I haven’t blogged in an eternity. It has been difficult to share with people what I experienced a few weeks ago, and I’m still not sure I want to – or if this story will interest anyone. I feel I’ve become some sort of missionary – but please know that that is the last of my intentions. Without further ado – here’s the blog post.
Does sitting silently with 100+ strangers in the middle of nowhere for 7 days sound like a vacation to you? I don’t know if I was nuts out of my mind when I signed up, but it did indeed sound like the perfect getaway for this stressed out Telavivian.
From March 31 to April 6 I attended a Vipassana Retreat – a living meditation immersion, where from 5:30 am to 9:30 pm all time was devoted to sitting, standing, and walking meditation in the Theravada Buddhist tradition – conducted completely in noble silence.
I can say with certainty that attending this retreat (hosted by the incredible Tovana organization and led by Dharma teacher Christopher Titmuss) was one of the most moving experiences of my life.
For those who don’t know anything about Buddhism, I don’t want to go into detail here and risk boring or alienating you. What I would like to do is share with you even a small bit of what the experience was like.
Buddhism in 10 words:
There is suffering, and there is an end to suffering.
The Buddhist teachings, known as the Dharma (Dhamma in Pali), spoke so clearly to me. To even touch upon them in such brevity would be fruitless here. They tell of a “middle path,” not one of religion and not one of secular life – away from both the comforts of blind faith and competitive addictive materialism. The smallest summary – Buddhism is the most peace-loving and logical philosophy and practice I have ever encountered. And I stress philosophy and practice. Buddhism did not begin as a religion – it became one – probably contrary to what the historical Buddha would have wanted. This is not to say that all the religious Buddhists today are in the wrong. But I do want to communicate here is that you can be a good Jew, Christian, Muslim, or anything else, and still practice meditation, live by Buddhist ways. Never did we speak of God.
The meditations, difficult as it is to sit on your ass for 8+ hours every day, frustrating as it is to hear yourself silently repeating over and over, “why the fuck am I here,” eventually become incredibly beautiful experiences. I don’t think I have ever experienced such complete calm as I did then. After a few days, your senses become heightened. Smells, sounds, tastes – both within your body and without – become acutely fine-tuned. Silence, a scary concept for busy city dwellers, becomes a beautiful, no, a precious commodity.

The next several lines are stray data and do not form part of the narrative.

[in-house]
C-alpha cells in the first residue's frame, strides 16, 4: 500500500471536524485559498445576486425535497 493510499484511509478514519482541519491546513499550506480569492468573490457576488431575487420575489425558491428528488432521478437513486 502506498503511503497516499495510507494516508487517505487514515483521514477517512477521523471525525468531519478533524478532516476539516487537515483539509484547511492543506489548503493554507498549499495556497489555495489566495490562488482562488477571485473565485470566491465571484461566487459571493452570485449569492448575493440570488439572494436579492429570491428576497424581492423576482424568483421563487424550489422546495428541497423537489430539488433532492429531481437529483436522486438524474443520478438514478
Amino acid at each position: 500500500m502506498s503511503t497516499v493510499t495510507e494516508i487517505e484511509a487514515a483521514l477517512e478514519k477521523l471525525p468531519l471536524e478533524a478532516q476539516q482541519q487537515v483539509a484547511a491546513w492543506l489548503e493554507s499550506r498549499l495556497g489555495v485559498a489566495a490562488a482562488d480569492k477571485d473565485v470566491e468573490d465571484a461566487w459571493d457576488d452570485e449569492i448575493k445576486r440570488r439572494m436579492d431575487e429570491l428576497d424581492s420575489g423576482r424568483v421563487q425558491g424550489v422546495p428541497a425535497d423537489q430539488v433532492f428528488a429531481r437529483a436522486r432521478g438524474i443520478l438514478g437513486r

Calmness – however – is not the goal of meditation. Vipassana means insight. If we can quiet all our voices, focus our minds, practice mindfulness, we then are in a position to really examine ourselves. Before I started meditating, I thought that it would be easy or boring or simply a tactic at reducing stress. Now I know it’s a difficult lifelong process. It is a process of learning how to end suffering. Because we all suffer in varying degrees – from the drudgery of work, to the annoyances of family, to the very fiber of our social structure of making it, making it big, buying it all, impressing the neighbors, becoming famous, seeking out the finest pleasures, and reviling all that is ugly and painful.
Coming back to Tel Aviv was not as difficult as I had expected. I believe this is because I learned to process fear differently. I wasn’t dreading the drudgery. I wasn’t scared of life after the calm. But I also didn’t know how to share what I experienced. I still don’t. I live with my sister, a beautiful human being, who I believe is governed by a lot of anger and self doubt. It would be highly unlikely that she would even want to begin to understand. Some friends gave me wide eyed, “oh my god she’s gone off the deep end and joined a cult,” expressions while politely nodding. Luckily, I found several groups to study and meditate with. I have meditated twice every day (or more, on days I have meetings and classes) for a month. For related reasons, but not ones altogether decided upon, I have not been eating any meat. I have been sleeping more, and I have found that the life I had found to be exceptionally dull, painful, and hopeless at times (time spent with yoga, wine, food, friends, good books being the exception), was all of a sudden not only tolerable, but beautiful. I wash dishes. I clean the cat box. I work at the computer. And I am fine. I do not suffer. As much. It is a process, after all. And boy oh boy, does it take time and learning.
I am stopping now. If you’d like to know more, please email me. If you’re in Tel Aviv and want to come with me to Dharma talks and/or learn how to meditate, email me. In all, dear readers of mine, please know that I am actually happier than I was. There are those few moments in our busy lives when we can stop and put a finger down and say, “here, now, I am happy.” I’m having more of those now than I’ve had in a long time.
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